This page holds answers to frequently asked questions about advising and class enrollment. I will try to update it as frequently as possible.
All major and minor students are assigned an advisor, and it is their job to help you make sure you are signing up for the right classes to help you meet your graduation goals. To be sure you check in with us, the registrar has placed an advising hold on your account to prevent you from registering for classes without first consulting us. In most circumstances, only your advisor can release this hold. Please be sure to meet with your advisor well ahead of the date you are assigned to register for classes so that we can lift your hold.
After you declare a computer science major or minor, one of the current faculty members is randomly assigned as your academic advisor. To figure out who your advisor is, please log on to myuniverse and go to your student center. On the right side of the screen in a box marked "Advisor", you will see your academic advisor's name and contact information listed.
If you have never before met with your advisor, please email him or her to set up a time to meet a few weeks before you need to register for classes. Often, you can also stop by during open office hours. To get your advisor's contact information and office hours, please visit their website. Here is a list of computer science faculty with direct links to their personal websites.
Sometimes, if you have already met with your advisor, you can send them an email instead of meeting with them. (Note: Your particular advisor may have a different policy on this, so be sure to ask.) If it is ok for you to send them an email instead of meeting with them in person, be sure your email contains at least the following information:
This date changes each semester and is dependent on how many credits you have. To get your particular date, please log on to myuniverse and go to your student center. You will find a box on the right labeled "Enrollment Dates" that should have this information.
It is important that you meet with your advisor to clear your advising hold well before your enrollment date! You will also want to clear up any other holds you might have (such as a financial hold). To see what holds you have, go to your student center and look for a box on the right labeled "Holds".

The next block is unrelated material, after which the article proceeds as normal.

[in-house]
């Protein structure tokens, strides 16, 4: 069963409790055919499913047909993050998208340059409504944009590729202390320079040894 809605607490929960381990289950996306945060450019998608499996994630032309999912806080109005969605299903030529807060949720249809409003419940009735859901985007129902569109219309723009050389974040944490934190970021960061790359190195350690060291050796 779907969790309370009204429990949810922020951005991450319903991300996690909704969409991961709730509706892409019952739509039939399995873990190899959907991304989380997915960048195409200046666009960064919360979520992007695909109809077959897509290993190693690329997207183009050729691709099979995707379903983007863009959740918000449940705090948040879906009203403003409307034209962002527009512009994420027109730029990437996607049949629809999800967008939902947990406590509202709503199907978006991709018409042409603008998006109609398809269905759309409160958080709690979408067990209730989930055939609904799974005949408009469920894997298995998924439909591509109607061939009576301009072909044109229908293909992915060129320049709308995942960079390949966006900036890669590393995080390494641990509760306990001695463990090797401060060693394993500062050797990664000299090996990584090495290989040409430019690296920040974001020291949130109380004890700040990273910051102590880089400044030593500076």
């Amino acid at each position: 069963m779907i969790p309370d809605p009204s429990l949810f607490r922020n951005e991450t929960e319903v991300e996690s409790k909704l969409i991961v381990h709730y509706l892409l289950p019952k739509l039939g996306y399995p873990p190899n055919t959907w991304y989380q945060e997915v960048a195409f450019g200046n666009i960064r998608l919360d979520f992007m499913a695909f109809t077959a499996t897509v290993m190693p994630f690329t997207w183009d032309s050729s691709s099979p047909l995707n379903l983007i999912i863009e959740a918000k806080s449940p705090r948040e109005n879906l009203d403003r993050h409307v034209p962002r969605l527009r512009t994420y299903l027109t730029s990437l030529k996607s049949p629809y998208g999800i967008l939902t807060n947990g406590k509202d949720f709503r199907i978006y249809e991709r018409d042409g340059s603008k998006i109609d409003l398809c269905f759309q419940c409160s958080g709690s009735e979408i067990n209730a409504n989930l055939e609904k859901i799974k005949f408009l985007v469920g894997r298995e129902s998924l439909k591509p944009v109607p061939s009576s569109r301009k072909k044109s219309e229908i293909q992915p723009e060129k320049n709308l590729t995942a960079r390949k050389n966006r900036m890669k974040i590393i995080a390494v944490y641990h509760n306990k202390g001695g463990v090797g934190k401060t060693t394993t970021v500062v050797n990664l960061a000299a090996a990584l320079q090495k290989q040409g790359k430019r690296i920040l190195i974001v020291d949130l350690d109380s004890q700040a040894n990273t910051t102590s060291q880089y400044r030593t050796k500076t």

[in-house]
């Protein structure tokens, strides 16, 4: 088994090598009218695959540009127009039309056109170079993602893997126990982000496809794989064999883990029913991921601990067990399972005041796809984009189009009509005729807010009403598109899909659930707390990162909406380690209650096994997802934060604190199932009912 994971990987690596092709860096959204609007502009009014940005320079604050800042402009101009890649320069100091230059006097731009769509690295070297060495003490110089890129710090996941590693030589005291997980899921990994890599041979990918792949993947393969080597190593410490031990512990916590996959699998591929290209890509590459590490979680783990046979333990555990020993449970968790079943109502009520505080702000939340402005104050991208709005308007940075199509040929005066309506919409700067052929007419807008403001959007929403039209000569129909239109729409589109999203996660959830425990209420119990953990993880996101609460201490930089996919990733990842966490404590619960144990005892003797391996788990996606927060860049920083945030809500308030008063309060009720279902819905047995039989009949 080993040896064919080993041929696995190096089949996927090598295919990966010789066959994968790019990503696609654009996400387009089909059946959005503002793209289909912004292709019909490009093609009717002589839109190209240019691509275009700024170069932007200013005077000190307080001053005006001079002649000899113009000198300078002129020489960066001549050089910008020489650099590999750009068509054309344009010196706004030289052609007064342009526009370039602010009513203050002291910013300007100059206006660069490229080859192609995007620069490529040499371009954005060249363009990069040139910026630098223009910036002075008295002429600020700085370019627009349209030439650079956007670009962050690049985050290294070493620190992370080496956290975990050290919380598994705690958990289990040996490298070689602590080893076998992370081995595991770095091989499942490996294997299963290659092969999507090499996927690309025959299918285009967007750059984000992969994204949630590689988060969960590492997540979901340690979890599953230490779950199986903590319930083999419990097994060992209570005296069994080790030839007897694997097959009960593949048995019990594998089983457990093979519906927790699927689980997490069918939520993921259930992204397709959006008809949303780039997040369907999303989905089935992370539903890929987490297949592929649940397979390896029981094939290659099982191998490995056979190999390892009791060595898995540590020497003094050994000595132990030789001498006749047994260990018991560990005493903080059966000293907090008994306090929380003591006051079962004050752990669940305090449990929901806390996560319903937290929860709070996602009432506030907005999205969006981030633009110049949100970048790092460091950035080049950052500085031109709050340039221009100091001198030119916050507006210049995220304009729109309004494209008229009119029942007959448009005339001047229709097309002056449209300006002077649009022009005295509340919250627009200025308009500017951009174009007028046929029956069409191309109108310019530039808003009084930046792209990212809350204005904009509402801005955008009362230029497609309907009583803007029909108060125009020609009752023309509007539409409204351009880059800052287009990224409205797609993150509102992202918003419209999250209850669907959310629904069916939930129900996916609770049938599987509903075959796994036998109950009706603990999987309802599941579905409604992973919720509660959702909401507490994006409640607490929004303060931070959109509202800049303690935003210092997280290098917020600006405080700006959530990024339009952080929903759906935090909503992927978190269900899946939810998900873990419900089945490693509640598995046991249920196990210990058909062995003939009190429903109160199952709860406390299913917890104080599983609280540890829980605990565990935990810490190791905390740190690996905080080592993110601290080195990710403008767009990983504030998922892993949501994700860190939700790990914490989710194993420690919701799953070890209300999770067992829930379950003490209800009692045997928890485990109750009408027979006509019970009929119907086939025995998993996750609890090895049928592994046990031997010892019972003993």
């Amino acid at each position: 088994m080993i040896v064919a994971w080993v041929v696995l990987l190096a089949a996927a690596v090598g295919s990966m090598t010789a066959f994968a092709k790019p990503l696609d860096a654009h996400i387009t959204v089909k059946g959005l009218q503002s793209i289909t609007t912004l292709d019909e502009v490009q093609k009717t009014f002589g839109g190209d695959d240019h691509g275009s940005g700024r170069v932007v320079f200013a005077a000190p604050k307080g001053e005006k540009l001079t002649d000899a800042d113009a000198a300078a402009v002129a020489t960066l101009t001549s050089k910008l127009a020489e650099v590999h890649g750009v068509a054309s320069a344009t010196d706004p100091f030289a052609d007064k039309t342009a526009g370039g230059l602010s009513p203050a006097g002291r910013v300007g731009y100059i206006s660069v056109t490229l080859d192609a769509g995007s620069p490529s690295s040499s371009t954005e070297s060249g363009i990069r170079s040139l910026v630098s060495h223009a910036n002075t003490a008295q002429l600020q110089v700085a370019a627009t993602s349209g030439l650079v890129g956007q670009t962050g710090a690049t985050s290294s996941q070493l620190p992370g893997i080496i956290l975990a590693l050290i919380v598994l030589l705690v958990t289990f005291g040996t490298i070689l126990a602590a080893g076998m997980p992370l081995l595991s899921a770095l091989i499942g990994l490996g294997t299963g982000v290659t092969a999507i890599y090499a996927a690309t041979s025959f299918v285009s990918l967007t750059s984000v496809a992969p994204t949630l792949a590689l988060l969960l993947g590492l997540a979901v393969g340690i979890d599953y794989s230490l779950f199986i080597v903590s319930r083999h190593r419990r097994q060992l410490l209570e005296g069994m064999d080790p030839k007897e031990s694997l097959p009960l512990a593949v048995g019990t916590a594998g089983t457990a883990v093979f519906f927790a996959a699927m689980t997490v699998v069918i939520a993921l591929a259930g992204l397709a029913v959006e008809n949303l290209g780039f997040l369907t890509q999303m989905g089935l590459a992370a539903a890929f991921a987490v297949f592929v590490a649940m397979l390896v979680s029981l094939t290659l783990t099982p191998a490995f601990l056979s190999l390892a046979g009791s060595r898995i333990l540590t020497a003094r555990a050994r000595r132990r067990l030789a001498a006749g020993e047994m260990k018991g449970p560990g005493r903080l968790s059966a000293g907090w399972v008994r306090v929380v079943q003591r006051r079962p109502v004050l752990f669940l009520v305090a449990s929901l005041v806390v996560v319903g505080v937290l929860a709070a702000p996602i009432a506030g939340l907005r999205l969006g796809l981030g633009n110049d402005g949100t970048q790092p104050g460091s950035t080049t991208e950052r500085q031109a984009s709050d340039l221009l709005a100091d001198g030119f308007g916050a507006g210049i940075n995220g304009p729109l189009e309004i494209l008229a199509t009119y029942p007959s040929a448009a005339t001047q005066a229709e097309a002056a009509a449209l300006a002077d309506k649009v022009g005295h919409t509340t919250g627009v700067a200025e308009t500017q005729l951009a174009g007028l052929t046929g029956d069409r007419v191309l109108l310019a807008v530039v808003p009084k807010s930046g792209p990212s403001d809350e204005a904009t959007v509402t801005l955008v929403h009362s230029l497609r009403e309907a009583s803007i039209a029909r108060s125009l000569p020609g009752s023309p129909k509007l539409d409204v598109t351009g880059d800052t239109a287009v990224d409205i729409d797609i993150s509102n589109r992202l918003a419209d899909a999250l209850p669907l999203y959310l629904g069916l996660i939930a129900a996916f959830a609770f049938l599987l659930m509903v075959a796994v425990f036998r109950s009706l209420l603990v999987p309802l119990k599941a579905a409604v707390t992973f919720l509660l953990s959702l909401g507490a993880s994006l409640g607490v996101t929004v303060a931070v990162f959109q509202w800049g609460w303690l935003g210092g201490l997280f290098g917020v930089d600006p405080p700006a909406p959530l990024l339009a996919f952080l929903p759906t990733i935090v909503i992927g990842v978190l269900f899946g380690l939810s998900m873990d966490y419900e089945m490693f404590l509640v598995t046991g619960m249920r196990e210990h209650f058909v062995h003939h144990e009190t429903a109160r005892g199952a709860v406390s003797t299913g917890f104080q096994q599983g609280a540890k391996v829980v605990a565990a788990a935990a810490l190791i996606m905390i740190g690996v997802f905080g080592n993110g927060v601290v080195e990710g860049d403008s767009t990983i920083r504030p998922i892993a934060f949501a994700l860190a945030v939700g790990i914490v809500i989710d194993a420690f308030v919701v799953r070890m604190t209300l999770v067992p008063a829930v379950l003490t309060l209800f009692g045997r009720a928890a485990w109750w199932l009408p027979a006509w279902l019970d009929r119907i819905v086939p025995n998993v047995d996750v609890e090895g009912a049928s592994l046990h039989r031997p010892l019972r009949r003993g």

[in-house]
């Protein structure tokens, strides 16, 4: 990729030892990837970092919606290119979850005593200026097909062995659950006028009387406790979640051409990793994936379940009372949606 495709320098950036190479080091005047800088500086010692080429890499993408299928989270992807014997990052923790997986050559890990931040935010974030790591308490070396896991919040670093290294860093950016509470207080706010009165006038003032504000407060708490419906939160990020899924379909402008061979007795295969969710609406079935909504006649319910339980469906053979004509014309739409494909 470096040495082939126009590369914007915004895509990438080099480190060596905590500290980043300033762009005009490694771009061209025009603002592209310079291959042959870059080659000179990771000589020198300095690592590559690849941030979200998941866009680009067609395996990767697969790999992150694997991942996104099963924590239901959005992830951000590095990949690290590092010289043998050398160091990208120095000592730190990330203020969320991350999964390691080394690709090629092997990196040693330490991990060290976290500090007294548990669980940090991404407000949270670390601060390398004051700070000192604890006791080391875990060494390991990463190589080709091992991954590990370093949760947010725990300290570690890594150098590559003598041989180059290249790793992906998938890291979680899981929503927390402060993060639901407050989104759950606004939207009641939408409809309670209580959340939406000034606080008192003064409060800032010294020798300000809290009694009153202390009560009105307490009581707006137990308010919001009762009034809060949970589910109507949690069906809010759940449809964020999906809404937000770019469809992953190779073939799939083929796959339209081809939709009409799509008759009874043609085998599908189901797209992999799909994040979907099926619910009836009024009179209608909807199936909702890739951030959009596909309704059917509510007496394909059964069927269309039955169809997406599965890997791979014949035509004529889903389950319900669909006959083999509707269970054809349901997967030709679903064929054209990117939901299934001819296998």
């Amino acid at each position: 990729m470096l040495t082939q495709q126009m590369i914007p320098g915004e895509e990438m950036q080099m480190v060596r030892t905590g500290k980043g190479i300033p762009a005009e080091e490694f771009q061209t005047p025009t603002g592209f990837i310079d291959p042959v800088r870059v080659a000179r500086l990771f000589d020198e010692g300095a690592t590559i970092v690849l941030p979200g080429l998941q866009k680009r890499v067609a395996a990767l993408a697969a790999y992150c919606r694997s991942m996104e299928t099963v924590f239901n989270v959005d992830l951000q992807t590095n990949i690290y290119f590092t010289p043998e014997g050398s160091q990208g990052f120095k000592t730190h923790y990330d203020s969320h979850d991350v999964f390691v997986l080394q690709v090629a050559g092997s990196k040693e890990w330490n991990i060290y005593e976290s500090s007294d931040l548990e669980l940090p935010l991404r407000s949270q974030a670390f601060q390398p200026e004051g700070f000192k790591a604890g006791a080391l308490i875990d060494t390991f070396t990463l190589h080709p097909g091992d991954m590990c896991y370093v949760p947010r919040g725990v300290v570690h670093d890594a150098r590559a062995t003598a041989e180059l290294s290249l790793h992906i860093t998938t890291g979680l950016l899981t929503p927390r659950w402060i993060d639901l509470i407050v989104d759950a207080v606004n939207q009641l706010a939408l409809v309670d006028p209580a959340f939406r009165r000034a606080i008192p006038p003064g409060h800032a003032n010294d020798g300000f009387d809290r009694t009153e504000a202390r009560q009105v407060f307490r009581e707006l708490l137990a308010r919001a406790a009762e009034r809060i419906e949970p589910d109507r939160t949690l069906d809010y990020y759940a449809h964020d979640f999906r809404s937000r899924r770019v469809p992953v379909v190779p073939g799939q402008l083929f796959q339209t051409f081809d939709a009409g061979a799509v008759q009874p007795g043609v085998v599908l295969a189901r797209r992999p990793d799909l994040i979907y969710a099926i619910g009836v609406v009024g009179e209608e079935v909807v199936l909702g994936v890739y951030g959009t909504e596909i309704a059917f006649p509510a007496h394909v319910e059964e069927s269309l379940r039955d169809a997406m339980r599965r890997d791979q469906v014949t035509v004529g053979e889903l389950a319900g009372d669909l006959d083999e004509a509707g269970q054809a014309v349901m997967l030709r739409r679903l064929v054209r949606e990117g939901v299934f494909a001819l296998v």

Once your enrollment date comes around, enroll in classes right away! Don't make the mistake of waiting too long and not being able to add the class you need because it is already full. This happens to students every semester and is preventable by taking action early. You can enroll in classes through the student center.
The answer to this question is unique to your situation. In traditional fall and spring semesters, you will need a minimum of 12 credit hours to be considered a full-time student. Many students can handle taking 15 credit hours at a time, and a select few can handle taking 18 credit hours. (If you want to take more than 18 credit hours per semester, you must get special permission before registration.) The number of credit hours must be balanced with a number of factors, such as if you have a job, or if you are participating in extra curricular activities like sports or marching band that take up a significant amount of time. You also need to consider having enough time to yourself to not become overwhelmed and risk burn out.
Here is a rule of thumb: If you are signing up for a n credit hour course, the amount of hours per week you need to devote to that course should be n x 4. In other words, if you sign up for a 3 credit hour course, expect to spend around 12 hours per week on that course (3 hours in class, 9 hours reading the material, working on homework, studying, etc. outside of class). This formula might change depending on your familiarity with the class material and what is expected in the class.
This date changes every semester and is listed on the registrar's website. Go to the website, select "Calendars" on the left menu, and click "Dates to Observe". The last day to drop without an F grade should be listed.